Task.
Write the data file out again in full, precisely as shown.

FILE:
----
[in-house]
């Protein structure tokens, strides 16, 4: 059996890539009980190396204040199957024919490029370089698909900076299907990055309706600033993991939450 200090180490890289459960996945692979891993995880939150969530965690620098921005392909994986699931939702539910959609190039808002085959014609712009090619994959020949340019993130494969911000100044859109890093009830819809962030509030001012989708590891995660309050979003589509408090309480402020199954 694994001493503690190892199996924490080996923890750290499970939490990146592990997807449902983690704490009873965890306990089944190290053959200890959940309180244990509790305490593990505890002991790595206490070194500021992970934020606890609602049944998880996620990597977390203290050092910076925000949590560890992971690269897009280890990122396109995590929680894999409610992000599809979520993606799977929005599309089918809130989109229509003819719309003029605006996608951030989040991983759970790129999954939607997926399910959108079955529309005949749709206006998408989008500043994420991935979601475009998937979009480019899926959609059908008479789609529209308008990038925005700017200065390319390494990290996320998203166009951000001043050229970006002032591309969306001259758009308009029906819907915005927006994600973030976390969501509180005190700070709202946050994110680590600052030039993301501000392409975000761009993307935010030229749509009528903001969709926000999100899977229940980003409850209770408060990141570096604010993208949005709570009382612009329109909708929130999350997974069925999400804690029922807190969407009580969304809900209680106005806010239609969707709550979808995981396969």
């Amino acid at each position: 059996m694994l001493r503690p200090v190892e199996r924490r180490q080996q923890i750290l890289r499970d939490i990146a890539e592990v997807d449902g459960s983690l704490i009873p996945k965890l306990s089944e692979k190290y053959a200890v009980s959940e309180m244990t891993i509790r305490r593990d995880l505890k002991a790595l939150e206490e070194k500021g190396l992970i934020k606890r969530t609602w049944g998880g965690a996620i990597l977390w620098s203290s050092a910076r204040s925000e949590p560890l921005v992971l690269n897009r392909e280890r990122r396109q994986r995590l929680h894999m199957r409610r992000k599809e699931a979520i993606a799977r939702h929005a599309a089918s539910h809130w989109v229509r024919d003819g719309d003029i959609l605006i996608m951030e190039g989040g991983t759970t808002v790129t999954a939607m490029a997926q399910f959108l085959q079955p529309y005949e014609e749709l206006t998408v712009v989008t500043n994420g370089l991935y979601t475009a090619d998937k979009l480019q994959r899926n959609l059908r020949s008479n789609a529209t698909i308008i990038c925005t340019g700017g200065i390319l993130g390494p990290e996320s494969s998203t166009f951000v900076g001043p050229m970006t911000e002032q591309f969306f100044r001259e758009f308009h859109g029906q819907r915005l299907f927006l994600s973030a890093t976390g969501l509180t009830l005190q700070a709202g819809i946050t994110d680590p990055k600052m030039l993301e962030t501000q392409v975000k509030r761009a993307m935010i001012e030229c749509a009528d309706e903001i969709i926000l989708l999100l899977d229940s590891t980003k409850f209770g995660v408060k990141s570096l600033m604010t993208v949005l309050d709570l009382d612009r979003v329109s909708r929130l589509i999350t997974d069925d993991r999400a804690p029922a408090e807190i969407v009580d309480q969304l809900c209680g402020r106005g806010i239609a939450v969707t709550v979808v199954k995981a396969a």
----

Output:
[in-house]
């Protein structure tokens, strides 16, 4: 059996890539009980190396204040199957024919490029370089698909900076299907990055309706600033993991939450 200090180490890289459960996945692979891993995880939150969530965690620098921005392909994986699931939702539910959609190039808002085959014609712009090619994959020949340019993130494969911000100044859109890093009830819809962030509030001012989708590891995660309050979003589509408090309480402020199954 694994001493503690190892199996924490080996923890750290499970939490990146592990997807449902983690704490009873965890306990089944190290053959200890959940309180244990509790305490593990505890002991790595206490070194500021992970934020606890609602049944998880996620990597977390203290050092910076925000949590560890992971690269897009280890990122396109995590929680894999409610992000599809979520993606799977929005599309089918809130989109229509003819719309003029605006996608951030989040991983759970790129999954939607997926399910959108079955529309005949749709206006998408989008500043994420991935979601475009998937979009480019899926959609059908008479789609529209308008990038925005700017200065390319390494990290996320998203166009951000001043050229970006002032591309969306001259758009308009029906819907915005927006994600973030976390969501509180005190700070709202946050994110680590600052030039993301501000392409975000761009993307935010030229749509009528903001969709926000999100899977229940980003409850209770408060990141570096604010993208949005709570009382612009329109909708929130999350997974069925999400804690029922807190969407009580969304809900209680106005806010239609969707709550979808995981396969």
């Amino acid at each position: 059996m694994l001493r503690p200090v190892e199996r924490r180490q080996q923890i750290l890289r499970d939490i990146a890539e592990v997807d449902g459960s983690l704490i009873p996945k965890l306990s089944e692979k190290y053959a200890v009980s959940e309180m244990t891993i509790r305490r593990d995880l505890k002991a790595l939150e206490e070194k500021g190396l992970i934020k606890r969530t609602w049944g998880g965690a996620i990597l977390w620098s203290s050092a910076r204040s925000e949590p560890l921005v992971l690269n897009r392909e280890r990122r396109q994986r995590l929680h894999m199957r409610r992000k599809e699931a979520i993606a799977r939702h929005a599309a089918s539910h809130w989109v229509r024919d003819g719309d003029i959609l605006i996608m951030e190039g989040g991983t759970t808002v790129t999954a939607m490029a997926q399910f959108l085959q079955p529309y005949e014609e749709l206006t998408v712009v989008t500043n994420g370089l991935y979601t475009a090619d998937k979009l480019q994959r899926n959609l059908r020949s008479n789609a529209t698909i308008i990038c925005t340019g700017g200065i390319l993130g390494p990290e996320s494969s998203t166009f951000v900076g001043p050229m970006t911000e002032q591309f969306f100044r001259e758009f308009h859109g029906q819907r915005l299907f927006l994600s973030a890093t976390g969501l509180t009830l005190q700070a709202g819809i946050t994110d680590p990055k600052m030039l993301e962030t501000q392409v975000k509030r761009a993307m935010i001012e030229c749509a009528d309706e903001i969709i926000l989708l999100l899977d229940s590891t980003k409850f209770g995660v408060k990141s570096l600033m604010t993208v949005l309050d709570l009382d612009r979003v329109s909708r929130l589509i999350t997974d069925d993991r999400a804690p029922a408090e807190i969407v009580d309480q969304l809900c209680g402020r106005g806010i239609a939450v969707t709550v979808v199954k995981a396969a």